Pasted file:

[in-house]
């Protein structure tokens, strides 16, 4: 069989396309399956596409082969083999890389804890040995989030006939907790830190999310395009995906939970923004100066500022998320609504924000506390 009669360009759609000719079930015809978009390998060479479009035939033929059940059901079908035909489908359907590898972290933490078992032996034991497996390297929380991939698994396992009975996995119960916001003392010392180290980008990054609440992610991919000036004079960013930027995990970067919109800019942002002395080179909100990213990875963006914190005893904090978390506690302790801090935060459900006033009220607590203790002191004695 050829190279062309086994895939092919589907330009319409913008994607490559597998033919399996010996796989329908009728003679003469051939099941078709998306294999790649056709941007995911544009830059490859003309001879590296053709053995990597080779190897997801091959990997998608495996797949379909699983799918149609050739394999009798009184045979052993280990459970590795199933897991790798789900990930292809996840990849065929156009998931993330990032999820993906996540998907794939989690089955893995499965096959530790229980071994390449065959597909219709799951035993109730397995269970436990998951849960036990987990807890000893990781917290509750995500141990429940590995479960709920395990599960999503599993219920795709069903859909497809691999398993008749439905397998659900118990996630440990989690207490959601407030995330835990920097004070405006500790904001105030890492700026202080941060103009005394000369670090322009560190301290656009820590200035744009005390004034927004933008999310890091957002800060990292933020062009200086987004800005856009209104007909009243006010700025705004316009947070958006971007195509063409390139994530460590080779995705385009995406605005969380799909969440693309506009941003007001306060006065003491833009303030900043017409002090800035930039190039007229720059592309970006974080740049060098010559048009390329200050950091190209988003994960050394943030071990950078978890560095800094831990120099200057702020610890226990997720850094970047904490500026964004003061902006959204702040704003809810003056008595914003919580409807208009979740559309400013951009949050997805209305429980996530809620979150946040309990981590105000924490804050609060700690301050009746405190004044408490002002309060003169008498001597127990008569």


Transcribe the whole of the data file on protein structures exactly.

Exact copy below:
[in-house]
């Protein structure tokens, strides 16, 4: 069989396309399956596409082969083999890389804890040995989030006939907790830190999310395009995906939970923004100066500022998320609504924000506390 009669360009759609000719079930015809978009390998060479479009035939033929059940059901079908035909489908359907590898972290933490078992032996034991497996390297929380991939698994396992009975996995119960916001003392010392180290980008990054609440992610991919000036004079960013930027995990970067919109800019942002002395080179909100990213990875963006914190005893904090978390506690302790801090935060459900006033009220607590203790002191004695 050829190279062309086994895939092919589907330009319409913008994607490559597998033919399996010996796989329908009728003679003469051939099941078709998306294999790649056709941007995911544009830059490859003309001879590296053709053995990597080779190897997801091959990997998608495996797949379909699983799918149609050739394999009798009184045979052993280990459970590795199933897991790798789900990930292809996840990849065929156009998931993330990032999820993906996540998907794939989690089955893995499965096959530790229980071994390449065959597909219709799951035993109730397995269970436990998951849960036990987990807890000893990781917290509750995500141990429940590995479960709920395990599960999503599993219920795709069903859909497809691999398993008749439905397998659900118990996630440990989690207490959601407030995330835990920097004070405006500790904001105030890492700026202080941060103009005394000369670090322009560190301290656009820590200035744009005390004034927004933008999310890091957002800060990292933020062009200086987004800005856009209104007909009243006010700025705004316009947070958006971007195509063409390139994530460590080779995705385009995406605005969380799909969440693309506009941003007001306060006065003491833009303030900043017409002090800035930039190039007229720059592309970006974080740049060098010559048009390329200050950091190209988003994960050394943030071990950078978890560095800094831990120099200057702020610890226990997720850094970047904490500026964004003061902006959204702040704003809810003056008595914003919580409807208009979740559309400013951009949050997805209305429980996530809620979150946040309990981590105000924490804050609060700690301050009746405190004044408490002002309060003169008498001597127990008569």